MIDLAND, TEX., OCT. 17 -- Surgeons operated today to relieve the swelling of Jessica McClure's right foot, which was severely bruised when the 18-month-old girl spent nearly 2 1/2 days stuck in an abandoned well shaft 22 feet below ground.
The surgery, known as a fasciotomy, was an attempt by doctors to save Jessica's foot, which they fear might have to be amputated.
"We are cautiously optimistic about the skin and the muscles that are involved. We still will not be able to tell for a number of days and possibly a week whether we are going to be able to salvage the foot," said Dr. Shelton Viney, general and vascular surgeon at Midland Memorial Hospital.
Viney said Jessica was not in any pain and did not require narcotics all night. "She's a real fighter," he said.
Jessica was rescued Friday night from the abandoned well in her aunt's back yard as much of the nation watched on television.
"I'm just glad she's safe and and we got her back. I am so happy we've got her back. The whole world has her back," Jessica's mother, Reba McClure, 17, said at a news conference today.
Although Jessica is listed in serious but stable condition, she was able to spend some time in her mother's lap this afternoon, Megan Pause, a hospital spokeswoman said. She added that some color and warmth had returned to Jessica's foot, indicating improved circulation.
The pediatric waiting area at the hospital was filled with balloons and cards for Jessica and 300 stuffed toys are expected to be delivered to her.
The White House announced that President Reagan may call Jessica's mother and father, Chip, 18. Vice President Bush, who once lived in Midland, announced plans to visit with Jessica and her parents at the hospital Sunday morning.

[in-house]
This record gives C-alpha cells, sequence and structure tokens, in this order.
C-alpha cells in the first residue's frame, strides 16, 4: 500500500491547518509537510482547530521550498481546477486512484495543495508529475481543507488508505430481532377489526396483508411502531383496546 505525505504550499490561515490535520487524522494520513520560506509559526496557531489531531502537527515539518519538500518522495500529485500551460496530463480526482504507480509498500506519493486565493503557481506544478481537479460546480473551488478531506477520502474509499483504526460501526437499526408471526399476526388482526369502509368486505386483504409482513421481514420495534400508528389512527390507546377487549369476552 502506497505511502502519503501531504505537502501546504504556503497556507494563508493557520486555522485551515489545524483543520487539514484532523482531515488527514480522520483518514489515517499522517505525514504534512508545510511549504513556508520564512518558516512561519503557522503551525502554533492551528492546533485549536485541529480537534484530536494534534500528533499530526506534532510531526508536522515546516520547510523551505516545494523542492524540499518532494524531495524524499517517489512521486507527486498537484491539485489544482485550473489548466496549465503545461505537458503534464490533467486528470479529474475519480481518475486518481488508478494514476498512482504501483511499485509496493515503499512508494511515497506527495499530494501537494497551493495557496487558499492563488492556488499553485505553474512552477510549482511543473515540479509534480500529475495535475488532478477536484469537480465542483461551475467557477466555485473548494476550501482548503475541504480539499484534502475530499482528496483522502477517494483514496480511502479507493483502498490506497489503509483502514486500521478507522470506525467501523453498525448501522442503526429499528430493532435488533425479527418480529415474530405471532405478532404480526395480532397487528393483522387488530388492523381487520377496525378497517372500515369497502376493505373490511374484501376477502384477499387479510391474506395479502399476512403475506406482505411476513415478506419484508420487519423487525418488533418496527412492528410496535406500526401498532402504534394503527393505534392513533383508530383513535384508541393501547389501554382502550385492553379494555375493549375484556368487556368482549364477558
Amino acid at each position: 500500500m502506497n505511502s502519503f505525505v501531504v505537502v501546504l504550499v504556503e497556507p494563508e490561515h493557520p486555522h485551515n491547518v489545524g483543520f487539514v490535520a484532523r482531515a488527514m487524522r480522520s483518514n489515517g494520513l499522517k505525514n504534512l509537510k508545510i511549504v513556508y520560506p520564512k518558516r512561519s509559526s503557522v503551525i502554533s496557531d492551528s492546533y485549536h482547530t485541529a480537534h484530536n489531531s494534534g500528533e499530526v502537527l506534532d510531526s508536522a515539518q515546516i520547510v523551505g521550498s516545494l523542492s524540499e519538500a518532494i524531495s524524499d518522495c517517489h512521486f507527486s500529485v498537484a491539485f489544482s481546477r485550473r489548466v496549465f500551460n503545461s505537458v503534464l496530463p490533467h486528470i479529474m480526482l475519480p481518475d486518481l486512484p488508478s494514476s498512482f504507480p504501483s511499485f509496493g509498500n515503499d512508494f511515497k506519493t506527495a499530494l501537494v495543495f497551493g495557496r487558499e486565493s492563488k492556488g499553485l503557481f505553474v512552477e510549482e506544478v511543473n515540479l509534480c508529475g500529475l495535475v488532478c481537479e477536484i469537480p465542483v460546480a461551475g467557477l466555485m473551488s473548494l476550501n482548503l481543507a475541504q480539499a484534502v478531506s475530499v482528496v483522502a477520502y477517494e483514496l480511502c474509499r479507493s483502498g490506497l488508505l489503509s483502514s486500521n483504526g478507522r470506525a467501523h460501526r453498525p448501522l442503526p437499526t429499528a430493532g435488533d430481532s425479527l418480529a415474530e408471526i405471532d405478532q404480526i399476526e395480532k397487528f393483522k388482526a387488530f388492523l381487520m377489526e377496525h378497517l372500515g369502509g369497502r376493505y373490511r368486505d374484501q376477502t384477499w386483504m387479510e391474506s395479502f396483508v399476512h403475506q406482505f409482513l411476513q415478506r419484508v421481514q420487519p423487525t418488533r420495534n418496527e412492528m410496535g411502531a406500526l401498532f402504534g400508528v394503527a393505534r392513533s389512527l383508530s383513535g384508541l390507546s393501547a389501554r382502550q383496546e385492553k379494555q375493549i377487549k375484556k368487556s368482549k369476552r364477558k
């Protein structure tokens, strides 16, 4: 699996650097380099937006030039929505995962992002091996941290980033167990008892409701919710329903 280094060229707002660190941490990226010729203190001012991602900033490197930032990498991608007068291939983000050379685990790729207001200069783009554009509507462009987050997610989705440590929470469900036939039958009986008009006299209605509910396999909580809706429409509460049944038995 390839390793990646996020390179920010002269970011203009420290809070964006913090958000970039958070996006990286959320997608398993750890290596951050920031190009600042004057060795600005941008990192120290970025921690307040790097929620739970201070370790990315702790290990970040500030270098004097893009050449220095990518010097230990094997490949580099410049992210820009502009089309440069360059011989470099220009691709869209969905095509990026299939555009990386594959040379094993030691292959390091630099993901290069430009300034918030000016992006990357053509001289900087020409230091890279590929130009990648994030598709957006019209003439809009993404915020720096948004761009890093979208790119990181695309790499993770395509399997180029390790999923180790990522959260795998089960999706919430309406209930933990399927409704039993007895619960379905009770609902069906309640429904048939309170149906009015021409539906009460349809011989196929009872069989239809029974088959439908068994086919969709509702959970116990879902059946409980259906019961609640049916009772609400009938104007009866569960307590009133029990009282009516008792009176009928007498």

The toddler was listed in serious but stable condition when the surgery began. The fasciotomy involved making small slits in membranes called fascia, which enclose muscles. When muscles swell, as Jessica's have because of rehydration since her rescue from the well, the fascia resist stretching and the muscles constrict blood flow, causing a tourniquet effect, Viney said.
Jessica also was treated with pressurized oxygen in a hyperbaric chamber, which speeds healing of tissue.
Plastic surgeon Terry Tubb examined Jessica's forehead, where he said she had lost skin about the size of a silver dollar above her eyebrows. He said doctors would work to slowly replace the skin to minimize scarring.
Jessica had fallen into the well's 8-inch opening Wednesday morning while playing with two other children in the back yard of an aunt's house where her mother helped run a small day-care center.
The little girl spent 58 1/2 hours in the narrow crevice without food or drink, and Friday night broke the fast doctors had imposed by gobbling an orange-flavored Popsicle.
She spent her time underground crying for her mother, singing, humming and sleeping. She also nervously pulled out "huge chunks of her hair," said Debbie Reese, her physician.
"She probably could have gone another day, but she would have been critically ill," Reese said.
Rescuers sank a shaft paralleling the well and then cut an upward-angling tunnel to Jessica, their progress slowed by the dense caliche, or hardpan, that blunted even diamond-tipped pneumatic drills.
Coated with petroleum jelly to ease her out of the hole and secured to a backboard with gauze, Jessica was hoisted to the surface by cable on paramedic Steve Rhodes' back.
She had come to rest 22 feet below the surface in a small dogleg created when the well was drilled about 20 years ago, said Dave Lilly, a U.S. Mine Safety and Health Administration investigator.
Lilly said the hard rock probably forced the drill bit to shift slightly when the 90- to 120-foot well was dug. "If the hole had been straight, she'd have fallen to the bottom," Lilly said.
The narrow well opening is now sealed with a metal cap, made by welder Willie Thames and inscribed "For Jessica 10-16-87 with love from all of us."